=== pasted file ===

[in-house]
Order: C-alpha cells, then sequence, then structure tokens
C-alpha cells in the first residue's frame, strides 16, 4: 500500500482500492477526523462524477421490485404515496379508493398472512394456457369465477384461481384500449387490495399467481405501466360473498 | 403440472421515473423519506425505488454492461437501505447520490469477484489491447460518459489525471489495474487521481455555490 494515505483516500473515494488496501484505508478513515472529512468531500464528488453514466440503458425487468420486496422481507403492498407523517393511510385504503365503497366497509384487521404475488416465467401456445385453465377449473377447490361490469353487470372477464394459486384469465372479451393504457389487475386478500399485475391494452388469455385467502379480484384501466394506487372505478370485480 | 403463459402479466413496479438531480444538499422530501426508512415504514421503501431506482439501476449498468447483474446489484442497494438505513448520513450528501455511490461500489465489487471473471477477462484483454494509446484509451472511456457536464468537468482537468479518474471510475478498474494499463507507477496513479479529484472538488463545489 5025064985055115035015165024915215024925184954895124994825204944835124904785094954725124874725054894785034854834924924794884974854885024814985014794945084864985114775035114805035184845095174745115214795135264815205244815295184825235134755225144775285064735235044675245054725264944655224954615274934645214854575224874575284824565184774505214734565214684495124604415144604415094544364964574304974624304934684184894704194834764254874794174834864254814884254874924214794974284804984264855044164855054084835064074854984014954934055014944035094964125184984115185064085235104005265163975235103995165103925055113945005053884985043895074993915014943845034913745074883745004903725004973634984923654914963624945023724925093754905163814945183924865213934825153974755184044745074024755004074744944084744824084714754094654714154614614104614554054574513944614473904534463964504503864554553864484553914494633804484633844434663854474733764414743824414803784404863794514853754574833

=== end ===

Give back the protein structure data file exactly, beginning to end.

[in-house]
Order: C-alpha cells, then sequence, then structure tokens
C-alpha cells in the first residue's frame, strides 16, 4: 500500500482500492477526523462524477421490485404515496379508493398472512394456457369465477384461481384500449387490495399467481405501466360473498 | 403440472421515473423519506425505488454492461437501505447520490469477484489491447460518459489525471489495474487521481455555490 494515505483516500473515494488496501484505508478513515472529512468531500464528488453514466440503458425487468420486496422481507403492498407523517393511510385504503365503497366497509384487521404475488416465467401456445385453465377449473377447490361490469353487470372477464394459486384469465372479451393504457389487475386478500399485475391494452388469455385467502379480484384501466394506487372505478370485480 | 403463459402479466413496479438531480444538499422530501426508512415504514421503501431506482439501476449498468447483474446489484442497494438505513448520513450528501455511490461500489465489487471473471477477462484483454494509446484509451472511456457536464468537468482537468479518474471510475478498474494499463507507477496513479479529484472538488463545489 5025064985055115035015165024915215024925184954895124994825204944835124904785094954725124874725054894785034854834924924794884974854885024814985014794945084864985114775035114805035184845095174745115214795135264815205244815295184825235134755225144775285064735235044675245054725264944655224954615274934645214854575224874575284824565184774505214734565214684495124604415144604415094544364964574304974624304934684184894704194834764254874794174834864254814884254874924214794974284804984264855044164855054084835064074854984014954934055014944035094964125184984115185064085235104005265163975235103995165103925055113945005053884985043895074993915014943845034913745074883745004903725004973634984923654914963624945023724925093754905163814945183924865213934825153974755184044745074024755004074744944084744824084714754094654714154614614104614554054574513944614473904534463964504503864554553864484553914494633804484633844434663854474733764414743824414803784404863794514853754574833